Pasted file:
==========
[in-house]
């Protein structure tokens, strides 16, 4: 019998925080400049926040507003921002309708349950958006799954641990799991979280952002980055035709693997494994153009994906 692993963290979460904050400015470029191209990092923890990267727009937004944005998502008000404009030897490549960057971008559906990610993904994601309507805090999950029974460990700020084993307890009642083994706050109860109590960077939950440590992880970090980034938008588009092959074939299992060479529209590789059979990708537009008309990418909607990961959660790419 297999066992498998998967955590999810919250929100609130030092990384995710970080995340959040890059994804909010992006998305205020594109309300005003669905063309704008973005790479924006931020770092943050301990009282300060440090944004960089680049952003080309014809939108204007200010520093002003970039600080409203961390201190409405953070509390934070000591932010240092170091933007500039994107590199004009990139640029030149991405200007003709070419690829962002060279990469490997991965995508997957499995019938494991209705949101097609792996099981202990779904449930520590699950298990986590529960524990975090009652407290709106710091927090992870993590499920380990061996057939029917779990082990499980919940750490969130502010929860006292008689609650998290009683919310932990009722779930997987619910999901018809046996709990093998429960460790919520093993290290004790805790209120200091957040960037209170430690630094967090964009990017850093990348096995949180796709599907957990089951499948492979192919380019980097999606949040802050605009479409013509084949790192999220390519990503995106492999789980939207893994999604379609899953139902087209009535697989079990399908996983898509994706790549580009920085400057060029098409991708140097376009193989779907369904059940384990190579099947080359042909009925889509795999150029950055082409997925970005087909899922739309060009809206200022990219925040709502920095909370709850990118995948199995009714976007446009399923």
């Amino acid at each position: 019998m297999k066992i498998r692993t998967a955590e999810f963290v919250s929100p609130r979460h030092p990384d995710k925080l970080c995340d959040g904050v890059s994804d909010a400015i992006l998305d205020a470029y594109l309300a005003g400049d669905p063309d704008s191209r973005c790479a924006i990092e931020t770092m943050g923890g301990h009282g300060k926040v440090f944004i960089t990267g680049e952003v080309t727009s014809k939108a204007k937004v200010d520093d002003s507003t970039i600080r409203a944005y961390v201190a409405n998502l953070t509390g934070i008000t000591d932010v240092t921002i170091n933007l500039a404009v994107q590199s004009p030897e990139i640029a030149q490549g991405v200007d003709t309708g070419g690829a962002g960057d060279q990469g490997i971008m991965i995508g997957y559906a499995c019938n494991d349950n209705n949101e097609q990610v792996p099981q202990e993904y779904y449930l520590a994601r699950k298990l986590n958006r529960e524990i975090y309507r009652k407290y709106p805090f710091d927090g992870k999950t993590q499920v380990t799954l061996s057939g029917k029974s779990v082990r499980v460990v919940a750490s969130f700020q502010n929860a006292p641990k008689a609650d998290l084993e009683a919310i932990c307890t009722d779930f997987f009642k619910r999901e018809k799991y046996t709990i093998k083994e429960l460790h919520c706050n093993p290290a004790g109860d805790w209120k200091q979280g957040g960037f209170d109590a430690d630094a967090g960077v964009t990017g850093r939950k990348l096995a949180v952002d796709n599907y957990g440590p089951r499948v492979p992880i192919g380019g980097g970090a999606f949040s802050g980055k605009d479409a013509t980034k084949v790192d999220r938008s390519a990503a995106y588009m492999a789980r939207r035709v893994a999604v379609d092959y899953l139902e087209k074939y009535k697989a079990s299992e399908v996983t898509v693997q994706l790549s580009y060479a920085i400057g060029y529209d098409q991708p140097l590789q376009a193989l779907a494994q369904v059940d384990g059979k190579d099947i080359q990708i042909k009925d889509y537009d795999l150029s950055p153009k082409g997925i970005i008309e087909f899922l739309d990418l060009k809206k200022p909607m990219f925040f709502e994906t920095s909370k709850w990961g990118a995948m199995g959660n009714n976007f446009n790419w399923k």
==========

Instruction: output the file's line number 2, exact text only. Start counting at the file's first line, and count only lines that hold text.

């Protein structure tokens, strides 16, 4: 019998925080400049926040507003921002309708349950958006799954641990799991979280952002980055035709693997494994153009994906 692993963290979460904050400015470029191209990092923890990267727009937004944005998502008000404009030897490549960057971008559906990610993904994601309507805090999950029974460990700020084993307890009642083994706050109860109590960077939950440590992880970090980034938008588009092959074939299992060479529209590789059979990708537009008309990418909607990961959660790419 297999066992498998998967955590999810919250929100609130030092990384995710970080995340959040890059994804909010992006998305205020594109309300005003669905063309704008973005790479924006931020770092943050301990009282300060440090944004960089680049952003080309014809939108204007200010520093002003970039600080409203961390201190409405953070509390934070000591932010240092170091933007500039994107590199004009990139640029030149991405200007003709070419690829962002060279990469490997991965995508997957499995019938494991209705949101097609792996099981202990779904449930520590699950298990986590529960524990975090009652407290709106710091927090992870993590499920380990061996057939029917779990082990499980919940750490969130502010929860006292008689609650998290009683919310932990009722779930997987619910999901018809046996709990093998429960460790919520093993290290004790805790209120200091957040960037209170430690630094967090964009990017850093990348096995949180796709599907957990089951499948492979192919380019980097999606949040802050605009479409013509084949790192999220390519990503995106492999789980939207893994999604379609899953139902087209009535697989079990399908996983898509994706790549580009920085400057060029098409991708140097376009193989779907369904059940384990190579099947080359042909009925889509795999150029950055082409997925970005087909899922739309060009809206200022990219925040709502920095909370709850990118995948199995009714976007446009399923």